As in the colours of the beach, not my mood. I was ecstatic to be honest, as it was my first day out walking with Honey since the op. I paid for it with copious oozing (let's not go there shall we), but boy was it worth it. My camera really hasn't done justice to the silky quality of the sea. Or the gorgeous blue that seemed to push out from the sea itself. The mackerel sky wasn't bad either. Added to that a seal, Oystercatchers and goose barnacles, and I was in heaven.
The seal was having a lovely time basking in the shallows of Porthmeor. He spent a lot of time watching us knowingly, with his unblinking black eyes. When I stare into the eyes of an animal I'm often struck by who is studying who. He looked a wise and ancient soul to me, as he tread water in the shallows. We've been blessed with the seals this winter. It would seem that the fish in the bay that lured the whales, are also proving irresistible for our local seal population. The whales have moved on now, by the way. I never did see them, but have seen some lovely pictures of them. That will have to do until next time.
I was chuffed to see the Goose Barnacles. They don't wash up that often here. They were attached to a very heavy buoy of some sort, and must have been brought ashore by a combination of rough seas and high tides. They get their name from an olden belief that Barnacle Geese hatched from them. This was in the days before migration was a known aspect of bird behaviour, and they were often found on pieces of driftwood. Hence the belief that the geese laid their eggs on branches of trees before it fell into the water. I thought it was because the shells look a bit like a goose beak.
I have seen them before, attached to a glass bottle. They were writhing and gyrating about in a rather alien fashion, but these lot seemed much quieter. The shells are pearlescent, and I spent a long time inspecting them, taking photographs to show Olly later and just enjoying that they were there at all. Honey was intrigued by them too, but most other people on the beach didn't even seem to notice them. They were hardly difficult to spot, exposed on the tide line like that. I sometimes wonder whether people walk around with their eyes closed. Or even worse, whether people just don't care for this kind of thing. I'll never understand that indifference to the natural world. For me it made my morning walk along arguable one of the loveliest beaches in the UK, even more special.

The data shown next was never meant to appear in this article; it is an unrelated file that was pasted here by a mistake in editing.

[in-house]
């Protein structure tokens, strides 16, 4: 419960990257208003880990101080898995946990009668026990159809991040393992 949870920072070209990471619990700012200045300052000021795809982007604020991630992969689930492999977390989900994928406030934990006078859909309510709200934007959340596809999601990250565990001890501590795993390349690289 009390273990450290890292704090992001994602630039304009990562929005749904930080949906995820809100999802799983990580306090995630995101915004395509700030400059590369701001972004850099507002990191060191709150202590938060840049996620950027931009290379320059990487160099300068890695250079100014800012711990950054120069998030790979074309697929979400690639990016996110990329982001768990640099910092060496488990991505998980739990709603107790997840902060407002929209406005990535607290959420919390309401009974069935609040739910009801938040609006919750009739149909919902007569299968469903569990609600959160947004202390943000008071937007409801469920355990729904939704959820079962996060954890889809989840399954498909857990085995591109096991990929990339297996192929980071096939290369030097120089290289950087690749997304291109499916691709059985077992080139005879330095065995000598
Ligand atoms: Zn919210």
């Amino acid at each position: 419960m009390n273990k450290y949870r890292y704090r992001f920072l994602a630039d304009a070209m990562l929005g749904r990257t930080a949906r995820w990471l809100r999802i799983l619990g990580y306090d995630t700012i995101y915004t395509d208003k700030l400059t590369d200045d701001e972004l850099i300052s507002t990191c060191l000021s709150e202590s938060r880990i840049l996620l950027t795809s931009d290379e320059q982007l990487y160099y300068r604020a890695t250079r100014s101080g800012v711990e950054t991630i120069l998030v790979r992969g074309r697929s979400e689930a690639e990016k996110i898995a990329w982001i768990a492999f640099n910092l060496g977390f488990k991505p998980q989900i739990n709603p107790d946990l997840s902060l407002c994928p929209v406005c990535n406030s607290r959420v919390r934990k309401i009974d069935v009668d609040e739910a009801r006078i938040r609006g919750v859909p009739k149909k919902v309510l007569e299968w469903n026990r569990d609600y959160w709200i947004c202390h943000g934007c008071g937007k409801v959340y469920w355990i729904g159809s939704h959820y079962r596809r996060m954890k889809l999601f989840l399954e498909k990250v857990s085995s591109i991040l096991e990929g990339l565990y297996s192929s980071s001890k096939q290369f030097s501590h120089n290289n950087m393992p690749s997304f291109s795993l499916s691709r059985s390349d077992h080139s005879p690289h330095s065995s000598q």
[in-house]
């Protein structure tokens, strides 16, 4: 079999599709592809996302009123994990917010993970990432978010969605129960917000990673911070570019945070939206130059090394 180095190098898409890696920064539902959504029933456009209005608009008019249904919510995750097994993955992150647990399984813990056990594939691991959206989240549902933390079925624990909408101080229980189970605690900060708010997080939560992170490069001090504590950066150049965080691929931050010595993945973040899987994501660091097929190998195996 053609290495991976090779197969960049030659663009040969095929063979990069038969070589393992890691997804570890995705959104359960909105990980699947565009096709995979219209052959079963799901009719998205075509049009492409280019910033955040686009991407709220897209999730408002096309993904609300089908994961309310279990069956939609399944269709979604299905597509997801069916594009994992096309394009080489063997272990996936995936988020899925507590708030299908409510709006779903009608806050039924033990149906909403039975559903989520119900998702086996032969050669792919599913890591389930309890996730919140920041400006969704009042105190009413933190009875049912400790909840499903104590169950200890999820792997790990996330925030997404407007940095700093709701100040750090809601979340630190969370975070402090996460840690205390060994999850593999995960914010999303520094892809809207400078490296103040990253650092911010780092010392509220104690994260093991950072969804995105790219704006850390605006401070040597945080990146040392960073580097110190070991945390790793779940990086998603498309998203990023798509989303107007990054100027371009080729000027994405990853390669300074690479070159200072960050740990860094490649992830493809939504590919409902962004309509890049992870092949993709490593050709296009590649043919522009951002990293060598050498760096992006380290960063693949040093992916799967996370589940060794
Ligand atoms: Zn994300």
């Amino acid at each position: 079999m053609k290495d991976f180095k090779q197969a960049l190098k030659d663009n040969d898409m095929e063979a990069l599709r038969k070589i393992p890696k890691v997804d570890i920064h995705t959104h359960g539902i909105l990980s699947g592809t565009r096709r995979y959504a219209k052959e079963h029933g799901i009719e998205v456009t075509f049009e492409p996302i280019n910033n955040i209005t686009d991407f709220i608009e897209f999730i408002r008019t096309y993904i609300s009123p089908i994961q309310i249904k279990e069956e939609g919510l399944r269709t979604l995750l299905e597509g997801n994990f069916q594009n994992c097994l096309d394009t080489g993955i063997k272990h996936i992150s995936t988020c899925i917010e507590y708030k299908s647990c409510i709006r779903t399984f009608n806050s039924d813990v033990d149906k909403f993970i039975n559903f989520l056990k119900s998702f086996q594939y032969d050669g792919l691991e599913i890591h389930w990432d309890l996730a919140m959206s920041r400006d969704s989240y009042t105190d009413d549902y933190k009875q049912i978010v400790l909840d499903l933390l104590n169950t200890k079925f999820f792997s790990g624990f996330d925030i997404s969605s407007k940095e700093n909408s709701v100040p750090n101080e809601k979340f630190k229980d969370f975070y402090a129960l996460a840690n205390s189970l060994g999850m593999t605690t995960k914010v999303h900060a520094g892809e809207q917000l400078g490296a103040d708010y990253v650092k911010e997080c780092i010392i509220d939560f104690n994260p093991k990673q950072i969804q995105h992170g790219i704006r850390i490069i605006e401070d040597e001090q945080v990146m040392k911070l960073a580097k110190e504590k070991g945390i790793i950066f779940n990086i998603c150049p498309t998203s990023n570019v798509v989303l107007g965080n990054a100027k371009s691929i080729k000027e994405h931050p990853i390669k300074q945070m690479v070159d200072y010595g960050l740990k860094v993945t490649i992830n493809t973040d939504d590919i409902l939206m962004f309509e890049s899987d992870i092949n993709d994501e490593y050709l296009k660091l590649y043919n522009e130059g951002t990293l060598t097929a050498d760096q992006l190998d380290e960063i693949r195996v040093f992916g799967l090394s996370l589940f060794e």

In other news, I confess that I haven't been up to much. There has been a lot of lying on the sofa with my leg elevated to help ease the swelling and so forth. The operation was a painful but not excruciating, although I compare all pain to the pain of giving birth sans drugs. I just wasn't prepared for my lack of mobility. I could drive, but I couldn't walk. Hardly at all for the first couple of days. And not very well until today. I found it all very frustrating to be honest. It made me appreciate these old legs of mine very much. They may not be the most attractive pins in the world - my boys inherited their gazelle like limbs from someone other than me - but they work, and they get me where I want to go. And I like to go out and about a lot. I am a great walker. So to be curtailed was difficult. I can quite understand my Mum's fear of losing her own mobility, after having a wee glimpse into life without the power of one's own steam.